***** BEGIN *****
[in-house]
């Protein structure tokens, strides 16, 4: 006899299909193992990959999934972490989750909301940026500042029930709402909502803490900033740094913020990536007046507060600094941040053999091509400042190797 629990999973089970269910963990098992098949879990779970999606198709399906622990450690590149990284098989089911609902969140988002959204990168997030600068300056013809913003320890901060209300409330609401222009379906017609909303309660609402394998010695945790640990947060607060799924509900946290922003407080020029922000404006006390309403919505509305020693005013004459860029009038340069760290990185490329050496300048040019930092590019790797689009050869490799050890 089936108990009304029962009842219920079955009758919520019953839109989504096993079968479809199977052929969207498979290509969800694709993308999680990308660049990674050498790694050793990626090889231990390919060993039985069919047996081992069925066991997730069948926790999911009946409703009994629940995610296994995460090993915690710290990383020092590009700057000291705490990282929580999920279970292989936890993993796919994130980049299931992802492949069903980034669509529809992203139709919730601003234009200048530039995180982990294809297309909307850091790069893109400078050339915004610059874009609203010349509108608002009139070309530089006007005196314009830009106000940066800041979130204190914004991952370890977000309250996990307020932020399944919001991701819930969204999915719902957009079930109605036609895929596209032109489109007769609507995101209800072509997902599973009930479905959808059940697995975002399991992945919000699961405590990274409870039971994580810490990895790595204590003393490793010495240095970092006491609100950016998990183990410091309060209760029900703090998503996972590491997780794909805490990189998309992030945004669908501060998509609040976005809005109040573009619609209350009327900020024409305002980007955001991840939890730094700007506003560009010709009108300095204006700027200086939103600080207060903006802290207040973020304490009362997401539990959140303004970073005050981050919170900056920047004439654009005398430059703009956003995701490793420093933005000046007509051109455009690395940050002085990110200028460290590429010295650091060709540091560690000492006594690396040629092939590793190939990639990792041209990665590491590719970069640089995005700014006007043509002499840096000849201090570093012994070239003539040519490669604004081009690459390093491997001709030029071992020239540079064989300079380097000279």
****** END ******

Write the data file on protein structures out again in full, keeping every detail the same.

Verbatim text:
[in-house]
């Protein structure tokens, strides 16, 4: 006899299909193992990959999934972490989750909301940026500042029930709402909502803490900033740094913020990536007046507060600094941040053999091509400042190797 629990999973089970269910963990098992098949879990779970999606198709399906622990450690590149990284098989089911609902969140988002959204990168997030600068300056013809913003320890901060209300409330609401222009379906017609909303309660609402394998010695945790640990947060607060799924509900946290922003407080020029922000404006006390309403919505509305020693005013004459860029009038340069760290990185490329050496300048040019930092590019790797689009050869490799050890 089936108990009304029962009842219920079955009758919520019953839109989504096993079968479809199977052929969207498979290509969800694709993308999680990308660049990674050498790694050793990626090889231990390919060993039985069919047996081992069925066991997730069948926790999911009946409703009994629940995610296994995460090993915690710290990383020092590009700057000291705490990282929580999920279970292989936890993993796919994130980049299931992802492949069903980034669509529809992203139709919730601003234009200048530039995180982990294809297309909307850091790069893109400078050339915004610059874009609203010349509108608002009139070309530089006007005196314009830009106000940066800041979130204190914004991952370890977000309250996990307020932020399944919001991701819930969204999915719902957009079930109605036609895929596209032109489109007769609507995101209800072509997902599973009930479905959808059940697995975002399991992945919000699961405590990274409870039971994580810490990895790595204590003393490793010495240095970092006491609100950016998990183990410091309060209760029900703090998503996972590491997780794909805490990189998309992030945004669908501060998509609040976005809005109040573009619609209350009327900020024409305002980007955001991840939890730094700007506003560009010709009108300095204006700027200086939103600080207060903006802290207040973020304490009362997401539990959140303004970073005050981050919170900056920047004439654009005398430059703009956003995701490793420093933005000046007509051109455009690395940050002085990110200028460290590429010295650091060709540091560690000492006594690396040629092939590793190939990639990792041209990665590491590719970069640089995005700014006007043509002499840096000849201090570093012994070239003539040519490669604004081009690459390093491997001709030029071992020239540079064989300079380097000279």